• use case specifications
  • activity diagrams
  • class diagrams
  • sequence diagrams
  • state machines
  • communication diagrams

Use Case Diagrams

Use case diagrams are description of the system from the user's point of view. This would entail an actor, use case and system boundary. Three use case diagrams are presented to the art gallery to the show some functional requirements of the system but not the whole system. The art gallery system, maintaining the art list and returning the art item are demonstrated below.

This use case describes all the functions carried out in the art gallery system which includes all the actors from the curator, assistant curator, owner and the public. Some of the use cases include maintain art list, maintain owner list, maintain exhibition, manage store rooms, borrow and returning of art.

Maintain Art list is a function carried out by the curator. This use case was generated from the Art Gallery System use case in figure 1. It extends to describe the description of what the curator could do in the cataloguing system, which are CRUD functions.

Returning of art is a function which the assistant curator performs. This use case was developed from the Art Gallery System in Figure 1 and gives a details listing of the function the assistant curator can perform.

Use Case Specification

The use case description is a narrative description of the functional requirements from the use case. It describes the use case goal and gives the description of what usually happens and the normal course of events. Following are the use case specifications from the previous use case diagrams.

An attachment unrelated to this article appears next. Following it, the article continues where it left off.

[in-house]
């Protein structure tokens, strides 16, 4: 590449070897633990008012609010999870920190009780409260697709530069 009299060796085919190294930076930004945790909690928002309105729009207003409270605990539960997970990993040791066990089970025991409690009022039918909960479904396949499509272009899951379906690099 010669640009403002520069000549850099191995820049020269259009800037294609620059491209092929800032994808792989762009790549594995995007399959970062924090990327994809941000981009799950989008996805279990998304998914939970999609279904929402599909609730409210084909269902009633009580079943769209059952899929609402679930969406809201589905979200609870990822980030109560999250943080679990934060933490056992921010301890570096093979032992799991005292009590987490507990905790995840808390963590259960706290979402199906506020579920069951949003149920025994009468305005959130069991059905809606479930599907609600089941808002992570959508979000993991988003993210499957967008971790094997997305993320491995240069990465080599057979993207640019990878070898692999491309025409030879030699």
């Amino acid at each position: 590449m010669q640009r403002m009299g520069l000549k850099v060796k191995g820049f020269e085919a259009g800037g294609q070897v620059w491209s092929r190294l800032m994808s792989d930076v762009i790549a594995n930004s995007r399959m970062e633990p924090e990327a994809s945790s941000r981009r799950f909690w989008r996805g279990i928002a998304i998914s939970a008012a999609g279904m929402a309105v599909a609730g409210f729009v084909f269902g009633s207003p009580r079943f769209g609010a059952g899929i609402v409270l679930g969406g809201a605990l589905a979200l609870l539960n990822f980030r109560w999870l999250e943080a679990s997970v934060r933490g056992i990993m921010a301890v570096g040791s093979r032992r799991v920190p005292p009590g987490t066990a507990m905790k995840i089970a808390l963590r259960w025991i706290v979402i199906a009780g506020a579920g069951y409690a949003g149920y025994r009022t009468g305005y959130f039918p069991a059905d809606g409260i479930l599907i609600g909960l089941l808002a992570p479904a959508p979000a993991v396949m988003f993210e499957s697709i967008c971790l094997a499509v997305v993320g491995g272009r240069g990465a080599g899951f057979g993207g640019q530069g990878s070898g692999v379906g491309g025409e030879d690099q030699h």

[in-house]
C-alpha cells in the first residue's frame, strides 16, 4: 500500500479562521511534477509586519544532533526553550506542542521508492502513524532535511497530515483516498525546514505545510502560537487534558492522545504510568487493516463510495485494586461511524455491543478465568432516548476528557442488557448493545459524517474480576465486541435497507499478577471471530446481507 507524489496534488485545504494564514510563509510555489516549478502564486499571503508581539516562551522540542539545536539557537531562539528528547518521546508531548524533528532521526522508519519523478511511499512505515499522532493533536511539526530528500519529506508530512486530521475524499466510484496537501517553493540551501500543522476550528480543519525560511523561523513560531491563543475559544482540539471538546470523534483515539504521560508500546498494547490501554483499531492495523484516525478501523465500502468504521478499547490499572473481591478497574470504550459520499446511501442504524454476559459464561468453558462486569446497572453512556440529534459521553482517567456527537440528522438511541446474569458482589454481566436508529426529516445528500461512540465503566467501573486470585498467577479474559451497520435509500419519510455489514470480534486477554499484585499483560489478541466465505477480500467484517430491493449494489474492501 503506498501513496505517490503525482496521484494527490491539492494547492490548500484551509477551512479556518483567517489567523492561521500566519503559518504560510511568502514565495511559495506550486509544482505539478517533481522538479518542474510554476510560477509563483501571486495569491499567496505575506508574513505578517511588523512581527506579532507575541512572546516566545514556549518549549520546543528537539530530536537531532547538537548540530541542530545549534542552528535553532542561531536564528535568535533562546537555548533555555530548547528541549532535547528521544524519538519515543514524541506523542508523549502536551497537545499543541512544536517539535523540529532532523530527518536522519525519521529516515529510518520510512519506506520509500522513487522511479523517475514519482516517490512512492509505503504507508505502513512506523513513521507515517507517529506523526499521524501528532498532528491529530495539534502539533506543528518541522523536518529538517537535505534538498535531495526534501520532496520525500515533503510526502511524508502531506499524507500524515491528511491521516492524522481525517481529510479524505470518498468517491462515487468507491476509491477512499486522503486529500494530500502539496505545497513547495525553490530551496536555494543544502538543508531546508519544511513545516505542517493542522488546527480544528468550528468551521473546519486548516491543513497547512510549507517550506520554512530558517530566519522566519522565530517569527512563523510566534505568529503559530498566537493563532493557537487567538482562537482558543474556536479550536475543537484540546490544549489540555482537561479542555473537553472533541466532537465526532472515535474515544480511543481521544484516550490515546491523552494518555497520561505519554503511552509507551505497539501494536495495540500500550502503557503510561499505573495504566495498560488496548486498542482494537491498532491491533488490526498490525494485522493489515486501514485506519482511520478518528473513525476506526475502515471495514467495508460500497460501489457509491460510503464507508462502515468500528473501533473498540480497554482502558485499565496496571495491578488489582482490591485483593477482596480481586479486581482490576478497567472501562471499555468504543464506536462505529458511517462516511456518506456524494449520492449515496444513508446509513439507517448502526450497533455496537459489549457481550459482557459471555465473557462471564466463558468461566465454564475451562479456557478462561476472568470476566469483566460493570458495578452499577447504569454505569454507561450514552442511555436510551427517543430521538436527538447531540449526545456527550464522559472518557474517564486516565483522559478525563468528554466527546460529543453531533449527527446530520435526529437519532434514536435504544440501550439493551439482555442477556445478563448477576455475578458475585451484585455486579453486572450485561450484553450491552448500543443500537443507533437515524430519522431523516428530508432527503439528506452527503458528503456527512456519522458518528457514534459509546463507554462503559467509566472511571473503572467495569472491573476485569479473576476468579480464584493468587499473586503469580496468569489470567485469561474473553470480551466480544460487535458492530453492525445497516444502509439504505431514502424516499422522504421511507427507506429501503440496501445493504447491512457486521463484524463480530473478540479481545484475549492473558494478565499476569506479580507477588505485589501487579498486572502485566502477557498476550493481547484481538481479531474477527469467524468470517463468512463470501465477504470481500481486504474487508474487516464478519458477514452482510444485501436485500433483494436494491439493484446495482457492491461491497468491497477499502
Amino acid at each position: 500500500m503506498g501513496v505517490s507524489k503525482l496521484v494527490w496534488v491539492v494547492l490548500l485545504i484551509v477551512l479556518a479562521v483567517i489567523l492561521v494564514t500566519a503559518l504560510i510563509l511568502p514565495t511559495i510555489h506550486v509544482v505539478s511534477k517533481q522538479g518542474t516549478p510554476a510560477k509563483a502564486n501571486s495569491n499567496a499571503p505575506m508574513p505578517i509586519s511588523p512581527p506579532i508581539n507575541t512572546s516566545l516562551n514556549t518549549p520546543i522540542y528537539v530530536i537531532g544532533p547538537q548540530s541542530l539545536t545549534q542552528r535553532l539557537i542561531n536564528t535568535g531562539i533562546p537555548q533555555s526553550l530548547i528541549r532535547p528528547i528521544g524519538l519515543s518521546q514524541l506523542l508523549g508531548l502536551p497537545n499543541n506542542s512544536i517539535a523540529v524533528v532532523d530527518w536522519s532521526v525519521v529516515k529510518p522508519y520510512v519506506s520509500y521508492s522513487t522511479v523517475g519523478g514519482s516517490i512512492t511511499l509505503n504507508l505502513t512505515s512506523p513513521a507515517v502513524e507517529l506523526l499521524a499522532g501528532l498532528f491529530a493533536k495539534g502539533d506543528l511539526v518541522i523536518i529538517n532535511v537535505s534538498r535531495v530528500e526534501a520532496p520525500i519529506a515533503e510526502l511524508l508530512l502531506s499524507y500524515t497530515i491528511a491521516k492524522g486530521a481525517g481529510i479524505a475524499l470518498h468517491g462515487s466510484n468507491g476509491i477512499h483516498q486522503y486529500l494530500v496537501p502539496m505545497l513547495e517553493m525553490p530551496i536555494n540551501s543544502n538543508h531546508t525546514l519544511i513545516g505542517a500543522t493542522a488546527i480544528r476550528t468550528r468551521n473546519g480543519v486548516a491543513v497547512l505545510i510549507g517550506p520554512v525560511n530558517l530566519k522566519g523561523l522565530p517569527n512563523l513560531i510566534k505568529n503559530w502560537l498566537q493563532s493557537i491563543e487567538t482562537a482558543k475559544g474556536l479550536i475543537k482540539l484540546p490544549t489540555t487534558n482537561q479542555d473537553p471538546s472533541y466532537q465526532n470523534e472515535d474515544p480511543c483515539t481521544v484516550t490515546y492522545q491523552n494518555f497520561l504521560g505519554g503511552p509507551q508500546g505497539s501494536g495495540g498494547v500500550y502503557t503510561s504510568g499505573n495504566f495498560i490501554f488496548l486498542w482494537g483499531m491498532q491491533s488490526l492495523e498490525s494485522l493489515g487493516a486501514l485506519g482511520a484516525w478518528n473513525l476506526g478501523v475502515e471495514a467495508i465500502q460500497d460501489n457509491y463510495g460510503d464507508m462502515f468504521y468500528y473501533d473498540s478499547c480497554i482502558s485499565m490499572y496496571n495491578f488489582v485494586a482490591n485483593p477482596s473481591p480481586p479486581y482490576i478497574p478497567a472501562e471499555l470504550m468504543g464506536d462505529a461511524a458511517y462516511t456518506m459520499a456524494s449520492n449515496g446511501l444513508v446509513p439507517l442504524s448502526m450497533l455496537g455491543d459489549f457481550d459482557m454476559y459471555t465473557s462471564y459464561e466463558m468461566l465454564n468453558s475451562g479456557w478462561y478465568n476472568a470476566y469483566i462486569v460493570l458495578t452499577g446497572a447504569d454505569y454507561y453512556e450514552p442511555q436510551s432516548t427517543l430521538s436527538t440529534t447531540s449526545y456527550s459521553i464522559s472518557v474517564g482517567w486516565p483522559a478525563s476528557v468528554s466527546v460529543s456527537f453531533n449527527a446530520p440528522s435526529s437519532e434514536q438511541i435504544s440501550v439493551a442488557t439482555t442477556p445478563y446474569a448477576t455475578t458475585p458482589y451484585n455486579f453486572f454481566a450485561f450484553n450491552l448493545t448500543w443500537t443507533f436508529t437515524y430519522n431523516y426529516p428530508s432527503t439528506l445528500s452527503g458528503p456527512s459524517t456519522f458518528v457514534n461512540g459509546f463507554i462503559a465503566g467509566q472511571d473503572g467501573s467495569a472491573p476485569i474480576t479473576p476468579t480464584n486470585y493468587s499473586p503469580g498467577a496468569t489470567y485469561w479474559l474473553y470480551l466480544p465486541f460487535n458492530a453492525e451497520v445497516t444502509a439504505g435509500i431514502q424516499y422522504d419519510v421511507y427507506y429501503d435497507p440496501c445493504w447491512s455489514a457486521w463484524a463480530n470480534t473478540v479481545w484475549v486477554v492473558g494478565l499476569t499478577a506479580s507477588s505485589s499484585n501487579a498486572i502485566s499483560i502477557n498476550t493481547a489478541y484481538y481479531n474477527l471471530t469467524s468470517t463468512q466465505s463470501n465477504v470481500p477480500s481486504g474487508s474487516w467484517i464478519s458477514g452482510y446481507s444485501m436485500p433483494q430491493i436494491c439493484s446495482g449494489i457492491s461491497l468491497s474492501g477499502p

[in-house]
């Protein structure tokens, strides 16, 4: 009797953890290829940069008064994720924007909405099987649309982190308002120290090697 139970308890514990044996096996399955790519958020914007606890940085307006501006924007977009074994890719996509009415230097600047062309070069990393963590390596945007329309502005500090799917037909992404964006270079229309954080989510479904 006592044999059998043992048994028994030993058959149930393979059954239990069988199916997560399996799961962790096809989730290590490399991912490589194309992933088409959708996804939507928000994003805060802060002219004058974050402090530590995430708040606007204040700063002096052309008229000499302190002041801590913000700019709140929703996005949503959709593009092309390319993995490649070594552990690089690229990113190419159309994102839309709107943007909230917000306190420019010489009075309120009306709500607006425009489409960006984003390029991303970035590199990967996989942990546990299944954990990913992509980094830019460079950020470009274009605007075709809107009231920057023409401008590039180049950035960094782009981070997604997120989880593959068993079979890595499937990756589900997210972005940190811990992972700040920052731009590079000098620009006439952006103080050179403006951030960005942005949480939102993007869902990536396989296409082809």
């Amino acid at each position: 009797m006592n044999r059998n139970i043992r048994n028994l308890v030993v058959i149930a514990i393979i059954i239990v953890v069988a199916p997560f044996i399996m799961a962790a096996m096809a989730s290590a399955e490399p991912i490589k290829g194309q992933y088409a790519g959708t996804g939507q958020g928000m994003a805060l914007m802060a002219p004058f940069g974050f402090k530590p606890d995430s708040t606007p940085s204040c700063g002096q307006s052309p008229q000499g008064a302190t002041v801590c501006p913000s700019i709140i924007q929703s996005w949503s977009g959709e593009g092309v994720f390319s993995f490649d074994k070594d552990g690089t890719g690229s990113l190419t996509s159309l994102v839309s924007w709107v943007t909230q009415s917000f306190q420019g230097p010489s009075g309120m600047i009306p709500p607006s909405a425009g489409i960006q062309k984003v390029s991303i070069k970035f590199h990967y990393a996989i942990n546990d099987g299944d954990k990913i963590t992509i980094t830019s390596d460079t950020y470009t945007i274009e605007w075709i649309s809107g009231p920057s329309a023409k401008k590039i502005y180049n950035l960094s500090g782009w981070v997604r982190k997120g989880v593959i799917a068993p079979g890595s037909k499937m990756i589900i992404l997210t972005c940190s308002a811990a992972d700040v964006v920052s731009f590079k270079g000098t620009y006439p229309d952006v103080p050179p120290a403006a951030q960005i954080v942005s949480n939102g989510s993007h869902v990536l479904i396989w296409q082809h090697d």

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Use Case: Maintain Art List

Actors: Curator

Goal: Managing the entire art list

Description:

The curator logs into the system, the user name and password is verified. Access is granted and the curator continues to function. A search is carried out on a particular art ID to ensure it does not exist, once affirmed the curator may create the new record with all the art details required. Other functions granted to the curator are update, delete and print functions which follow along the same line. Once the curator is finished with the particular functions so desired he then logs out the system.

Use Case: Maintain Art List

Actors: Curator

Goal: Managing the entire art list

Overview:

The curator logs into the system, the user name and password is verified. Access is granted and the curator continues to function. A search is carried out on a particular art ID to ensure it does not exist, once affirmed the curator may create the new record with all the art details required. Other functions granted to the curator are update, delete and print functions which follow along the same line. Once the curator is finished with the particular functions so desired he then logs out the system.